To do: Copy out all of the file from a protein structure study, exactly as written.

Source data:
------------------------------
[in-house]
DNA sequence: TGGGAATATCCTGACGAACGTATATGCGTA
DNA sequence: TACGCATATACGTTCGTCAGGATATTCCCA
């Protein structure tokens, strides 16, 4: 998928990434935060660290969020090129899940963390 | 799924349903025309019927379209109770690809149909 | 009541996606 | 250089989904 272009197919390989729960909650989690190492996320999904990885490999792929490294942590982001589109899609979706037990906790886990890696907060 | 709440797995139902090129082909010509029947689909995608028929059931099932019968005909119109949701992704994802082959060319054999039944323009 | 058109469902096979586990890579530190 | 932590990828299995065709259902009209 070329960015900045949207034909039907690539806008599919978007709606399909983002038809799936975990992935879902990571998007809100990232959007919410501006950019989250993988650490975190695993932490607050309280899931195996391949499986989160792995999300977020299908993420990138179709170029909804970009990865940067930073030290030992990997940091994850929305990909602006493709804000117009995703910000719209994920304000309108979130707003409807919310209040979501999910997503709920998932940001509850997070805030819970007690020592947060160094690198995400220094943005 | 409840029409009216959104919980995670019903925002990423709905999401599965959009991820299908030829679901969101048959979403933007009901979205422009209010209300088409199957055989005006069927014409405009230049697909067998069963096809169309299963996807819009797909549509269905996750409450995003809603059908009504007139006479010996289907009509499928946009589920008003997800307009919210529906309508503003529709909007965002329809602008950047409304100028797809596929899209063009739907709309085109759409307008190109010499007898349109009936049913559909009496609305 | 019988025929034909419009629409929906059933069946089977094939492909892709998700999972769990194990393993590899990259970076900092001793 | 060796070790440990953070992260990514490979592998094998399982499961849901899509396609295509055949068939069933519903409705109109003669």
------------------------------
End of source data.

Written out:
[in-house]
DNA sequence: TGGGAATATCCTGACGAACGTATATGCGTA
DNA sequence: TACGCATATACGTTCGTCAGGATATTCCCA
């Protein structure tokens, strides 16, 4: 998928990434935060660290969020090129899940963390 | 799924349903025309019927379209109770690809149909 | 009541996606 | 250089989904 272009197919390989729960909650989690190492996320999904990885490999792929490294942590982001589109899609979706037990906790886990890696907060 | 709440797995139902090129082909010509029947689909995608028929059931099932019968005909119109949701992704994802082959060319054999039944323009 | 058109469902096979586990890579530190 | 932590990828299995065709259902009209 070329960015900045949207034909039907690539806008599919978007709606399909983002038809799936975990992935879902990571998007809100990232959007919410501006950019989250993988650490975190695993932490607050309280899931195996391949499986989160792995999300977020299908993420990138179709170029909804970009990865940067930073030290030992990997940091994850929305990909602006493709804000117009995703910000719209994920304000309108979130707003409807919310209040979501999910997503709920998932940001509850997070805030819970007690020592947060160094690198995400220094943005 | 409840029409009216959104919980995670019903925002990423709905999401599965959009991820299908030829679901969101048959979403933007009901979205422009209010209300088409199957055989005006069927014409405009230049697909067998069963096809169309299963996807819009797909549509269905996750409450995003809603059908009504007139006479010996289907009509499928946009589920008003997800307009919210529906309508503003529709909007965002329809602008950047409304100028797809596929899209063009739907709309085109759409307008190109010499007898349109009936049913559909009496609305 | 019988025929034909419009629409929906059933069946089977094939492909892709998700999972769990194990393993590899990259970076900092001793 | 060796070790440990953070992260990514490979592998094998399982499961849901899509396609295509055949068939069933519903409705109109003669």